Twilight Catherine Hardwicke

Twilight Catherine Hardwicke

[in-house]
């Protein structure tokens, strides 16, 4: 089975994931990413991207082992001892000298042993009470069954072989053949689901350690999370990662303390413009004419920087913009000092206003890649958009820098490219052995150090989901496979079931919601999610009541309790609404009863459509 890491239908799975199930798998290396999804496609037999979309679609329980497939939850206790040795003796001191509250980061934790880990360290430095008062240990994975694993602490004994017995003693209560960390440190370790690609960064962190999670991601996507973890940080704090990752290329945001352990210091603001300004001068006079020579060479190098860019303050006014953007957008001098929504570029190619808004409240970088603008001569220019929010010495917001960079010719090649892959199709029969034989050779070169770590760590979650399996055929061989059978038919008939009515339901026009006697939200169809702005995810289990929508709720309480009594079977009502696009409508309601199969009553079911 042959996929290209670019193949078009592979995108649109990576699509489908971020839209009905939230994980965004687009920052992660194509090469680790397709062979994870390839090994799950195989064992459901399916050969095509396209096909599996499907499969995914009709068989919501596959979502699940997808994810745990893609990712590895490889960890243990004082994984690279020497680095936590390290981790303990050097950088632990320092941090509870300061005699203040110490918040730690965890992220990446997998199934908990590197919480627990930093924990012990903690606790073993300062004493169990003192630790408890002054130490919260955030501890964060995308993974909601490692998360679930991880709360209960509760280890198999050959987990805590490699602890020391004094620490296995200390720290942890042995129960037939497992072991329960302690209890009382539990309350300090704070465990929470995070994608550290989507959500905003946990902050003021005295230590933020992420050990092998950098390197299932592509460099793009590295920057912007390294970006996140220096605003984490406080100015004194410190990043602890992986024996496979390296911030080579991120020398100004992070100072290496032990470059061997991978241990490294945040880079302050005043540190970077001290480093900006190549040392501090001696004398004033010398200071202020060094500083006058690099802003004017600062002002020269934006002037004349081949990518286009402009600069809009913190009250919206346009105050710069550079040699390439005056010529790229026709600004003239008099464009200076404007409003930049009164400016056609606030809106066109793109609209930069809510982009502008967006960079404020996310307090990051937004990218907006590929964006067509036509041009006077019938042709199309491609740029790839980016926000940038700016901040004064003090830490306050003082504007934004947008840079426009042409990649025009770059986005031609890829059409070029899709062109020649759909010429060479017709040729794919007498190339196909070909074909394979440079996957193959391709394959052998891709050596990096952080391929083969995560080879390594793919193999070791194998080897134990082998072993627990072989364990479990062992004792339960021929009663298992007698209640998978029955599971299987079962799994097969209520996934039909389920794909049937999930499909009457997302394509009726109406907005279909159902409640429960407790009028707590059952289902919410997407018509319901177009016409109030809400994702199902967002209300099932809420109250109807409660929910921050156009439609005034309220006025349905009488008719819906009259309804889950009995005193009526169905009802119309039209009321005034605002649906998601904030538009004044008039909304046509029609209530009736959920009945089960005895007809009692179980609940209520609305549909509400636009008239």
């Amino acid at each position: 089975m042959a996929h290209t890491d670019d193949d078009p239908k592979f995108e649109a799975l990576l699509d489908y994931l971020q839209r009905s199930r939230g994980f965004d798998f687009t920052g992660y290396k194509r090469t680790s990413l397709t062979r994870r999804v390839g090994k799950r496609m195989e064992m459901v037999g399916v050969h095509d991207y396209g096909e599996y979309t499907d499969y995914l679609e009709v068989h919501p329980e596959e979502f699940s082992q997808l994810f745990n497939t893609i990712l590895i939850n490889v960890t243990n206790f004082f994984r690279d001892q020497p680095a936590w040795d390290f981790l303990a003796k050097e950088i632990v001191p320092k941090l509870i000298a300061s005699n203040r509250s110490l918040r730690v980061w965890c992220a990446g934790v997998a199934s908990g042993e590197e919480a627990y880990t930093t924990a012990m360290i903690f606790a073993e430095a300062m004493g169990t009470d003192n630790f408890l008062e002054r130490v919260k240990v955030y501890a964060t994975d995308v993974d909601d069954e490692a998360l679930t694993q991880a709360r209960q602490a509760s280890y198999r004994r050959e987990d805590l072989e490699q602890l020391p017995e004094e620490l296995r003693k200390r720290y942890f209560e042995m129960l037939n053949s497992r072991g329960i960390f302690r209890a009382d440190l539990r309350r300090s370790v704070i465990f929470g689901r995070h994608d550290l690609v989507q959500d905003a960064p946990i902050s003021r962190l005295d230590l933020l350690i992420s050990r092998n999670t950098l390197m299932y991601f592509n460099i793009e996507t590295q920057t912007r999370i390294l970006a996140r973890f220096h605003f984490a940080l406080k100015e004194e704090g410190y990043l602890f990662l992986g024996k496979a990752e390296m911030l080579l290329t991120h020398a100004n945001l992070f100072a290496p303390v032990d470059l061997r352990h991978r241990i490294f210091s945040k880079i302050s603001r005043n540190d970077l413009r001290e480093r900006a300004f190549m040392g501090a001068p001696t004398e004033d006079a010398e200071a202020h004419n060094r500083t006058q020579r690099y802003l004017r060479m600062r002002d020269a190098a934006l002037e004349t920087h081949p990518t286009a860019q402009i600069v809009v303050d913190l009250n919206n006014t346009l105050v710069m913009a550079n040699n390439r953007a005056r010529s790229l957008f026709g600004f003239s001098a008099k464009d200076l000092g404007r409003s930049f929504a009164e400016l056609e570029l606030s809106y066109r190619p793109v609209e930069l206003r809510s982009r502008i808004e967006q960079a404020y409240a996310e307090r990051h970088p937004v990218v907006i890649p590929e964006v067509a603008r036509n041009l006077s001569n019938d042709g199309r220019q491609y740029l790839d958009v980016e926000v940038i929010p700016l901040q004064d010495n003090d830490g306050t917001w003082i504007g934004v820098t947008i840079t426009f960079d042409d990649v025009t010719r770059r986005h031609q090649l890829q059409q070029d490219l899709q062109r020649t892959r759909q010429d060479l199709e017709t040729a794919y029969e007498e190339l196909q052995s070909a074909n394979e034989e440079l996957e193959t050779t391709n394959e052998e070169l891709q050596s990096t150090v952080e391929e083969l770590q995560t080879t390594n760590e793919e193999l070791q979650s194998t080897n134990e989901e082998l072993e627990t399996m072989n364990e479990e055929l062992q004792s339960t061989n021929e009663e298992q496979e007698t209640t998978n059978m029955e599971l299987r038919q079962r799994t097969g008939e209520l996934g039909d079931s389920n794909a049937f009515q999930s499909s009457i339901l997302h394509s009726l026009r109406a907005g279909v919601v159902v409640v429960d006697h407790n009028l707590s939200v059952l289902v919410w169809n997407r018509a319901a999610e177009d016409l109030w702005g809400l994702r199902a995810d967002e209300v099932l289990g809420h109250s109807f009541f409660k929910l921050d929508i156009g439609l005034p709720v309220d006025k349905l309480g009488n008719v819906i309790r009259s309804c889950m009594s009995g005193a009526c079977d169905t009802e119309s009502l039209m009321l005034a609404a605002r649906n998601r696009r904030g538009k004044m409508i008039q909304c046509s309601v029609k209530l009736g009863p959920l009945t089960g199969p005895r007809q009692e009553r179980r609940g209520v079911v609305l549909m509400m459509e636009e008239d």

I'll admit it: I never read the book. I never refuted the casting of Robert Pattinson as the dreamy Edward. And, really, I never saw what the big deal was about bringing Twilight to the big screen. That was all before I saw the movie. But afterwards it didn't take me long to understand why Stephenie Meyer's adolescent vampire series has struck such a chord with tweens, teens and even adults. Mixing the underage melodrama and gawky pining of Dawson's Creek with Anne Rice's brand of mainstream-friendly, heroic vampirism, Twilight is a soap opera for the ages. The story follows Bella (Kristen Stewart), who moves to the small town of Forks, WA to live with her dad (Billy Burke), the local sheriff. Though she's welcomed at school by everyone with open arms, she's drawn to her lab partner, the aloof and tortured Edward (Pattinson), a pale-faced outsider who keeps to his foster family clan. After saving her life from a potential messy car accident, Bella realizes that Edward isn't like everyone else, and soon determines he is a vampire, of all things. But he's one of the good vampires, you see, raised by a family, the Cullens, who taught him how to feed on animals, as well as to respect and protect humans. And they fall madly in love — perhaps madder than any couple before, considering the fact that his bloodlust is really jonesin' for a bit of the red stuff. However, when a rogue group of bloodsuckers hit Forks and begin to feast, one of them, James (Cam Gigandet), sets his sights on Bella, forcing Edward to come to the rescue. While the conflict with James provides a climax, Twilight ends without resolution: Edward doesn't know if he can resist the temptation of Bella's humanity, while a subplot featuring a tryst between the vampires and wolves (lived out in human form by Native Americans) shows it's set to explode in forthcoming sequel New Moon. Despite its fangless night creatures who can survive in the daylight — the sun only makes their skin sparkle — the supposed hack-job of the source material and the questionable (ab)use of special effects, make-up and camera trickery, Twilight holds it ground by establishing a somewhat timeless love story destined for doom. And Pattinson and Stewart have the chops and smouldering gazes to keep this going until the end, which also includes Eclipse and Breaking Dawn. However, that doesn't translate in their commentary with Hardwicke, which is only recommended for diehards. The trio laugh and giggle their way through it but more than anything, it's the director's flaky disposition that makes sitting through it unbearable. In addition, the extended and deleted scenes add little. However, "The Adventure Begins," a seven-part featurette, does a good job of showing the celebrated novel coming to life through the casting, script development, set design and best of all, vampire baseball. (E1)